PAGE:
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W.S. Merwin, photo by Robin Holland
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June 26, 2009

"When a poem is really finished, you can't change anything. You can't move words around. You can't say, 'In other words, you mean.' No, that's not it. There are no other words in which you mean it. This is it." - W.S. Merwin

Bill Moyers interviews poet W.S. Merwin on the JOURNAL about poetry, life, the environment and the insights he's gained in 50 years as a poet, translator, and writer.

W.S. Merwin
W. S. Merwin has been a force in American poetry for more than fifty years, beginning when W.H. Auden selected his first collection, A MASK FOR JANUS (1952) for the Yale Series of Younger Poets.

Though his style has evolved much over his long career, he has remained influential, receiving nearly every major award for poetry, including two Pulitzer prizes for poetry — in 1971 for THE CARRIER OF LADDERS and in 2009 for THE SHADOW OF SIRIUS.

Born in New York in 1927, Merwin embraced verse at a very young age. Growing up the child of a minister in Union City, New Jersey and Scranton, Pennsylvania, his earliest verses were hymns written as a young child. "As soon as I could write with a little pencil, I was writing these little hymns and illustrating them and I thought they should be sung in church," Merwin recalls on BILL MOYERS JOURNAL, "But they never were."

In 1976, Merwin moved to Hawaii to study Buddhism. He soon settled on a former banana plantation, restoring the land to its natural rainforest state and populating it with rare and endangered palm trees.

Merwin has published 21 collections of poetry, nearly as many books of translations, and numerous prose works. His poetry collections include THE DRUNK IN THE FURNACE (1960); THE LICE (1967); THE COMPASS FLOWER (1977); OPENING THE HAND (1983); THE RAIN IN THE TREES (1988); TRAVELS (1993), winner of the Lenore Marshall Poetry Prize; THE VIXEN (1996); and MIGRATION: NEW AND SELECTED POEMS (2005) which won the 2005 National Book Award. His numerous translations include Dante's PURGATORIO (2000), as well as works by Osip Mandelstam, Federico García Lorca, and Pablo Neruda.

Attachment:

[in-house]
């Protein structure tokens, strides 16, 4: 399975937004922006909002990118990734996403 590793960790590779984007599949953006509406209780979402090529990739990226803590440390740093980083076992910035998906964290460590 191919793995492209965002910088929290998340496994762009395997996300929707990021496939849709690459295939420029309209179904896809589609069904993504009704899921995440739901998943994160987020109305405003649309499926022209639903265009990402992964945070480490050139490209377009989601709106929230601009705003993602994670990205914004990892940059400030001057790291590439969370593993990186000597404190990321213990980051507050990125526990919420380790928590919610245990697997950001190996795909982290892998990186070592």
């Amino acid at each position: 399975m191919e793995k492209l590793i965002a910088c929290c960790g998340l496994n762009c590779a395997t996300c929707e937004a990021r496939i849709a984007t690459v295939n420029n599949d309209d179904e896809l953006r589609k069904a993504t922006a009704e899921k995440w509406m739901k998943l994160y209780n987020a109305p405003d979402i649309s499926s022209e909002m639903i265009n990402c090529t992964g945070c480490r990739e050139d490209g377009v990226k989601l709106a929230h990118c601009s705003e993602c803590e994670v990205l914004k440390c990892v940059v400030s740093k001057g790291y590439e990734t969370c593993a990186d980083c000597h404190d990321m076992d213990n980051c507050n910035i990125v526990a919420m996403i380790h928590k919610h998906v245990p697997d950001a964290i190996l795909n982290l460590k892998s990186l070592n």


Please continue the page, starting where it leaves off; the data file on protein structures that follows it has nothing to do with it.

Merwin has received, among others: the Aiken Taylor Award for Modern American Poetry, the Bollingen Prize, a Ford Foundation grant, the Governor's Award for Literature of the State of Hawaii, the Ruth Lilly Poetry Prize, the PEN Translation Prize, the Shelley Memorial Award, the Wallace Stevens Award, and a Lila Wallace-Reader's Digest Writers' Award, and fellowships from The Academy of American Poets, the Guggenheim Foundation, the National Endowment for the Arts, and the Rockefeller Foundation.

Merwin served as chancellor of the Academy of American poets as well as poetry consultant to the Library of Congress.

Guest photos by Robin Holland.

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References and Reading:
Biography, poems, translations and writings of W.S. Merwin at the Poetry Foundation Web site.

Academy of American Poets: W.S. Merwin

FRESH AIR: W.S. Merwin
Interview by Terry Gross, FRESH AIR, December 16, 2008.

"Why W.S. Merwin deserves his second Pulitzer prize"
by Jay Parini, THE GUARDIAN, April 24, 2009.

"Swimming Up Into Poetry"
by Peter Davison, THE ATLANTIC, August 28, 1997.

"Unchopping A Tree"
by W.S. Merwin, THE ATLANTIC, August 28, 1997.

Coverage of W.S. Merwin in THE NEW YORK TIMES.

Also This Week:

On the heels of winning this year's Pulitzer prize for poetry, W.S. Merwin joins Bill Moyers for a wide-ranging conversation about language, his writing process, the natural world, and the insights gleaned from a much-lauded career of more than 50 years. W.S. Merwin is the author of 21 volumes of poetry and won his second Pulitzer Prize for his most recent collection, THE SHADOW OF SIRIUS.

Explore poets and poetry from the Moyers Digital Archive.

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